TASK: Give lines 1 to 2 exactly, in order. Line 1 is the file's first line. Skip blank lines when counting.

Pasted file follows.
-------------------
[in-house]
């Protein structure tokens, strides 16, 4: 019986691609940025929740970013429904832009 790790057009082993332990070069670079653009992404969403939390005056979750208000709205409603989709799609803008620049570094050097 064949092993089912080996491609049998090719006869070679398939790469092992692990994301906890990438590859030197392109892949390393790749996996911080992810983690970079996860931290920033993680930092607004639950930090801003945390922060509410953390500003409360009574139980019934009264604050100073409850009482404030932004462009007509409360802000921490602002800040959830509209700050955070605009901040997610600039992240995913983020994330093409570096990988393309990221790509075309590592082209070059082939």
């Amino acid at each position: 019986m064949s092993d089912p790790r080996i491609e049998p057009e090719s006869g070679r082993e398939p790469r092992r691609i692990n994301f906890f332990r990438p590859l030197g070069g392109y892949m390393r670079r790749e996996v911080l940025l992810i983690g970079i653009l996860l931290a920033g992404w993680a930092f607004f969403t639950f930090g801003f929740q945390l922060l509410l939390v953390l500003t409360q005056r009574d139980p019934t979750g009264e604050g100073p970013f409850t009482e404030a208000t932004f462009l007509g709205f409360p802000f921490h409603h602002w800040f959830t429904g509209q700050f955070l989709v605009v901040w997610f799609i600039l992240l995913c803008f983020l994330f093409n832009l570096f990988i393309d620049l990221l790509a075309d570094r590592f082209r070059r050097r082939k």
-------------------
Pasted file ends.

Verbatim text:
[in-house]
């Protein structure tokens, strides 16, 4: 019986691609940025929740970013429904832009 790790057009082993332990070069670079653009992404969403939390005056979750208000709205409603989709799609803008620049570094050097 064949092993089912080996491609049998090719006869070679398939790469092992692990994301906890990438590859030197392109892949390393790749996996911080992810983690970079996860931290920033993680930092607004639950930090801003945390922060509410953390500003409360009574139980019934009264604050100073409850009482404030932004462009007509409360802000921490602002800040959830509209700050955070605009901040997610600039992240995913983020994330093409570096990988393309990221790509075309590592082209070059082939």